The Church That Hired a Former Male Stripper to Perform at a Men’s Conference

By Michael Brown Published on April 16, 2024

I arrived at my radio studio Monday to learn that social media sites were blowing up over Pastor Mark Driscoll publicly calling out the organizers of a church men’s conference for bringing in a sword-swallowing acrobat who used to be a male stripper to do an acrobatic performance, saying it was demonic.

The pastor of that church stopped Driscoll while he was still speaking, saying he was scripturally “out of order” for not going to him in private to air his concerns before sharing them from the stage, citing Matthew 18.

Did Driscoll do the right thing? And why was this acrobat performing at a church conference in the first place?

Good Church, Bad Decision?

The plot thickened when I received a phone call from one of my ministry school grads, now a trusted colleague. “Dr. Brown,” he said, “I go to this church. I know this pastor. He’s a fine man and he preaches holiness and purity. I’m perturbed.”

My colleague also told me that particular pastor, John Lindell of James River Church in Missouri, was involved in restoring Driscoll to ministry after a previous ministerial failure. After booting Driscoll from the stage, Lindell personally took to the stage and told the crowd they had talked for 30 minutes before Driscoll got up to speak — yet not a word was said about the performance in question.

Why didn’t Driscoll broach the subject then?

I don’t know the answer to that particular question, but I do have some thoughts on this event.

The Heart of the Matter

1) Even if the church had no idea the performer had been a male stripper, there is no possible justification for his pole-dancing, shirtless performance at a men’s conference. None! This is completely outrageous, and the only proper response from John Lindell should be a deep apology and a complete repudiation of what happened. This is madness.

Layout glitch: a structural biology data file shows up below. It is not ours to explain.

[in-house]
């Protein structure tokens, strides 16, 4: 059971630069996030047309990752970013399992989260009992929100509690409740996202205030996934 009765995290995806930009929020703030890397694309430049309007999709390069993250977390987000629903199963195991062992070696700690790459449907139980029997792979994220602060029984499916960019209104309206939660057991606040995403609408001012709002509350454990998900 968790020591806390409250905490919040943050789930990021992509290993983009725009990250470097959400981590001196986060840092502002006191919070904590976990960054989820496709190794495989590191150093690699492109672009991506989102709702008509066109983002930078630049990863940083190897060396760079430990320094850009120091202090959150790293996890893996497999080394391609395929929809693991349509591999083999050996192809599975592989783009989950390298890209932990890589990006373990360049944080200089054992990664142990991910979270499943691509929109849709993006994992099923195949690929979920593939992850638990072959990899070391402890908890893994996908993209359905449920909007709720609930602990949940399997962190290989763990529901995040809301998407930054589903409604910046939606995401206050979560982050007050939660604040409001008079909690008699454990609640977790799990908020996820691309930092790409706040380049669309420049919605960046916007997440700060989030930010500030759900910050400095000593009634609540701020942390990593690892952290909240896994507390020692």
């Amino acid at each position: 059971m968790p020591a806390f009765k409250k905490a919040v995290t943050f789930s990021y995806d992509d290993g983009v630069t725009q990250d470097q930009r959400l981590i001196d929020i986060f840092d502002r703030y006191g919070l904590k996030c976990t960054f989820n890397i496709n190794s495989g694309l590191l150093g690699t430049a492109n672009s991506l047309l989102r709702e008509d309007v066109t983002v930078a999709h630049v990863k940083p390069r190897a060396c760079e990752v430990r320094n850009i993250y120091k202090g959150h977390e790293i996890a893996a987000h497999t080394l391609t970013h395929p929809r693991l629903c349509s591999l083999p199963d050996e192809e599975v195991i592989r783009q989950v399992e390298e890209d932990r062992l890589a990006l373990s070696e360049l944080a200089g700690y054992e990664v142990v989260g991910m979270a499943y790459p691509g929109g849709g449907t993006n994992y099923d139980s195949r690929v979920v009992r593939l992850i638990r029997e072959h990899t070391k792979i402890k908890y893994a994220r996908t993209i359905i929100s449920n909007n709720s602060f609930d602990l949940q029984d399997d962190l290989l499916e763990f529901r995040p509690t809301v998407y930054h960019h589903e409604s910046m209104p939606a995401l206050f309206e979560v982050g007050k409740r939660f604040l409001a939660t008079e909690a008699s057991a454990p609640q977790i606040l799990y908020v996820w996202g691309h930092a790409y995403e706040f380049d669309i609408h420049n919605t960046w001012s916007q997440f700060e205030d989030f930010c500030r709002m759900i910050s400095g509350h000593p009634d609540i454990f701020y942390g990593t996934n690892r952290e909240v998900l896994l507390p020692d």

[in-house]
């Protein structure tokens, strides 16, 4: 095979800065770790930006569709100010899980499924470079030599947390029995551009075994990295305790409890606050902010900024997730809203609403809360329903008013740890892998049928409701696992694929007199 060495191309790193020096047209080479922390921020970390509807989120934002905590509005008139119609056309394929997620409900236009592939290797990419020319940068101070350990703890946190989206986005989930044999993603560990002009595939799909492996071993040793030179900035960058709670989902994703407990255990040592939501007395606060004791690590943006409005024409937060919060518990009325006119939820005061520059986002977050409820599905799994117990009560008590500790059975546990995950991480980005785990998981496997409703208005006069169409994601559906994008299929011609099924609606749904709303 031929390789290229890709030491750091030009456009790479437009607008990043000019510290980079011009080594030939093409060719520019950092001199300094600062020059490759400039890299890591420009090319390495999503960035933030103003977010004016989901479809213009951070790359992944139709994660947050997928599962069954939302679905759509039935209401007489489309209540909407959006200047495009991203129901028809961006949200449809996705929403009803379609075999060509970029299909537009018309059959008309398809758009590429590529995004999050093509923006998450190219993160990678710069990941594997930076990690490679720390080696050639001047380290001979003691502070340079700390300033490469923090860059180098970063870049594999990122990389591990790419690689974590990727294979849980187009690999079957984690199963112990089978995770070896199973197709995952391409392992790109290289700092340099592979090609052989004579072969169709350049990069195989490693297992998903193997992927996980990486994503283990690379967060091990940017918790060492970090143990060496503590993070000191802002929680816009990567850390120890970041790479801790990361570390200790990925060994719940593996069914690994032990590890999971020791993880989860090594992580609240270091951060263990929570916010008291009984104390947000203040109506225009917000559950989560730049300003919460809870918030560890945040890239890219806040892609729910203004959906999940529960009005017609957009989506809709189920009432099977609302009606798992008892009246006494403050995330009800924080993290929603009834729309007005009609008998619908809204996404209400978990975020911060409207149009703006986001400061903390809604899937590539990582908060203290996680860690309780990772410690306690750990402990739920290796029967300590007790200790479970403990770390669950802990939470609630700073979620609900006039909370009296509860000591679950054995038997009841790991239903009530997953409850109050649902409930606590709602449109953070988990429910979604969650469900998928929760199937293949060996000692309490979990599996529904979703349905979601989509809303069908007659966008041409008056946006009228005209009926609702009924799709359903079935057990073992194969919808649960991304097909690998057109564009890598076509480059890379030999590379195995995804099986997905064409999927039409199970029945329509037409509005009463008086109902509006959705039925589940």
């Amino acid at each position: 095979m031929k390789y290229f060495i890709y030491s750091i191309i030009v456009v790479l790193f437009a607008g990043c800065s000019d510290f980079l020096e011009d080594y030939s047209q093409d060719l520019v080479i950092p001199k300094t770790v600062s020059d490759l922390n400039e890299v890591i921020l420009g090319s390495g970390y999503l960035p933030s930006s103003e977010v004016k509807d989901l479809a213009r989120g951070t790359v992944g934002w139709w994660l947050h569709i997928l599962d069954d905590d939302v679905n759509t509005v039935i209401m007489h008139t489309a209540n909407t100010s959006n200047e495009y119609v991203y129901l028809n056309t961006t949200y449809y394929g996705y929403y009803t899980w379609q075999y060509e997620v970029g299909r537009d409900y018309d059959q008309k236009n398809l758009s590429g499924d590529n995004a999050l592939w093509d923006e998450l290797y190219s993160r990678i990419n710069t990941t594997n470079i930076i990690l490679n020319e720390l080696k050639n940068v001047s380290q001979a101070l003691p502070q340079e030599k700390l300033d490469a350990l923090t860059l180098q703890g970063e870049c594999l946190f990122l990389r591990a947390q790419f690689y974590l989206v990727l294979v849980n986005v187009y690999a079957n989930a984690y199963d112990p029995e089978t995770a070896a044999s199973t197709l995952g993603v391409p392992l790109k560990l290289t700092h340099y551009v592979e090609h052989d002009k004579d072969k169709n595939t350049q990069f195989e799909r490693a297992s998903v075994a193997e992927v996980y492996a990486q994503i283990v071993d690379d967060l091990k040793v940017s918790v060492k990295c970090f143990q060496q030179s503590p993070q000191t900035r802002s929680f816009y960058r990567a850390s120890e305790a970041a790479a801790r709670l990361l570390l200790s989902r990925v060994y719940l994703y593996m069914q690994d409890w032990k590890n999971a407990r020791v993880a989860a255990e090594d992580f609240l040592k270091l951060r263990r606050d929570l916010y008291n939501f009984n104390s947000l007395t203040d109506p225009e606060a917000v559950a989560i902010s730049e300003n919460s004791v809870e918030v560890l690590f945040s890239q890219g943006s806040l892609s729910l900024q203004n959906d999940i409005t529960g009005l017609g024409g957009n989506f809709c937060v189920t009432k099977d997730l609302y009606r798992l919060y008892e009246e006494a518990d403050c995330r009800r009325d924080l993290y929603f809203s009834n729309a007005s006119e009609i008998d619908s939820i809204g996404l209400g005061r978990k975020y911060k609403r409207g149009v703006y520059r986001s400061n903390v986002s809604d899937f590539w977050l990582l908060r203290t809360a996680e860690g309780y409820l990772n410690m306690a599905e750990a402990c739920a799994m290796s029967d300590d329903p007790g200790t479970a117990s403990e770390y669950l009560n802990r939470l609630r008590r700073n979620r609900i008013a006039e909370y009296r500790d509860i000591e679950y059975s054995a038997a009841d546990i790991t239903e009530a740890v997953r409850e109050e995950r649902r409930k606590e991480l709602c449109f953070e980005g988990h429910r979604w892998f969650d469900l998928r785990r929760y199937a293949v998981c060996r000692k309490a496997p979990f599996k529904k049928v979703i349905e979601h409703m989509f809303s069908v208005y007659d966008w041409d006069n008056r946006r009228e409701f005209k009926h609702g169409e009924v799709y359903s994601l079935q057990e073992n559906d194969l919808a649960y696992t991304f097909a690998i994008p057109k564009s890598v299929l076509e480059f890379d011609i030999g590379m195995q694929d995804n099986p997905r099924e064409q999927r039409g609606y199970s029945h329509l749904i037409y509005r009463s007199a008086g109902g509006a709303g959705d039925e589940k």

2) You can have some fun as men gathering together — like playing sports — but you’re ultimately there to meet with God and be changed by the Word and the Spirit, not to see some carnal performance like this (let alone by a male stripper!).

3) The proper protocol would have been for Driscoll to speak to the pastor privately, urging him to immediately correct the situation with repentance and an apology. If Lindell refused, then the right thing would have been for Driscoll to tell him he could not participate in the conference and then issue a public statement as to why.

So, technically, Driscoll did not follow proper order — but no one really has a right to complain about this in light of the greater offense that had taken place, namely, the carnal performance.

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4) Matthew 18 has nothing to do with this at all. Neither Lindell (nor the performer) sinned against Driscoll personally; the sin was against God and those attending the conference. Matthew 18 applies to matters of personal offense and sin.